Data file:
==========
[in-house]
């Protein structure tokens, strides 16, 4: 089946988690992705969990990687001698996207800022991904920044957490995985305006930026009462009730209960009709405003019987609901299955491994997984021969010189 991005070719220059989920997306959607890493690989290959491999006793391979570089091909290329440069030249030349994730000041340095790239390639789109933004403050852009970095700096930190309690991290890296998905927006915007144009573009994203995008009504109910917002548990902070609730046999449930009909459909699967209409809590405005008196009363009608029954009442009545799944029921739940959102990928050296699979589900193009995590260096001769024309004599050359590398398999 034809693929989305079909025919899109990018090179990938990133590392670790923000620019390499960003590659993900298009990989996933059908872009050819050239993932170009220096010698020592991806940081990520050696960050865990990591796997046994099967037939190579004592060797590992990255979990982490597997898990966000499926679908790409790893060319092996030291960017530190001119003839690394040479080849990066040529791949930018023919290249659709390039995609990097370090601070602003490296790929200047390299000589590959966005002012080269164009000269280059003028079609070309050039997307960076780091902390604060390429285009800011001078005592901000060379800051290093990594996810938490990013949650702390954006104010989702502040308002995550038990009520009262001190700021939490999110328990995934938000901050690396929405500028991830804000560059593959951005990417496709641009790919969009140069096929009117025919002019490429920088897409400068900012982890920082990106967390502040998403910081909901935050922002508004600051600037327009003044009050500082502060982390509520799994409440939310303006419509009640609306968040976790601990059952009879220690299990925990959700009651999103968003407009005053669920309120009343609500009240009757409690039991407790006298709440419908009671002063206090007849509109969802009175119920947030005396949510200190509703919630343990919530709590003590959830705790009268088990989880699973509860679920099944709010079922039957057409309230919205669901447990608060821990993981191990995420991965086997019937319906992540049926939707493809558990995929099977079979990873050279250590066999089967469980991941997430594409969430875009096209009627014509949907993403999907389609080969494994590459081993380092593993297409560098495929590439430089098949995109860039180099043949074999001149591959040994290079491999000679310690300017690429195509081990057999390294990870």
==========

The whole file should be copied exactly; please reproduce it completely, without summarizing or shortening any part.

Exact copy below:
[in-house]
């Protein structure tokens, strides 16, 4: 089946988690992705969990990687001698996207800022991904920044957490995985305006930026009462009730209960009709405003019987609901299955491994997984021969010189 991005070719220059989920997306959607890493690989290959491999006793391979570089091909290329440069030249030349994730000041340095790239390639789109933004403050852009970095700096930190309690991290890296998905927006915007144009573009994203995008009504109910917002548990902070609730046999449930009909459909699967209409809590405005008196009363009608029954009442009545799944029921739940959102990928050296699979589900193009995590260096001769024309004599050359590398398999 034809693929989305079909025919899109990018090179990938990133590392670790923000620019390499960003590659993900298009990989996933059908872009050819050239993932170009220096010698020592991806940081990520050696960050865990990591796997046994099967037939190579004592060797590992990255979990982490597997898990966000499926679908790409790893060319092996030291960017530190001119003839690394040479080849990066040529791949930018023919290249659709390039995609990097370090601070602003490296790929200047390299000589590959966005002012080269164009000269280059003028079609070309050039997307960076780091902390604060390429285009800011001078005592901000060379800051290093990594996810938490990013949650702390954006104010989702502040308002995550038990009520009262001190700021939490999110328990995934938000901050690396929405500028991830804000560059593959951005990417496709641009790919969009140069096929009117025919002019490429920088897409400068900012982890920082990106967390502040998403910081909901935050922002508004600051600037327009003044009050500082502060982390509520799994409440939310303006419509009640609306968040976790601990059952009879220690299990925990959700009651999103968003407009005053669920309120009343609500009240009757409690039991407790006298709440419908009671002063206090007849509109969802009175119920947030005396949510200190509703919630343990919530709590003590959830705790009268088990989880699973509860679920099944709010079922039957057409309230919205669901447990608060821990993981191990995420991965086997019937319906992540049926939707493809558990995929099977079979990873050279250590066999089967469980991941997430594409969430875009096209009627014509949907993403999907389609080969494994590459081993380092593993297409560098495929590439430089098949995109860039180099043949074999001149591959040994290079491999000679310690300017690429195509081990057999390294990870």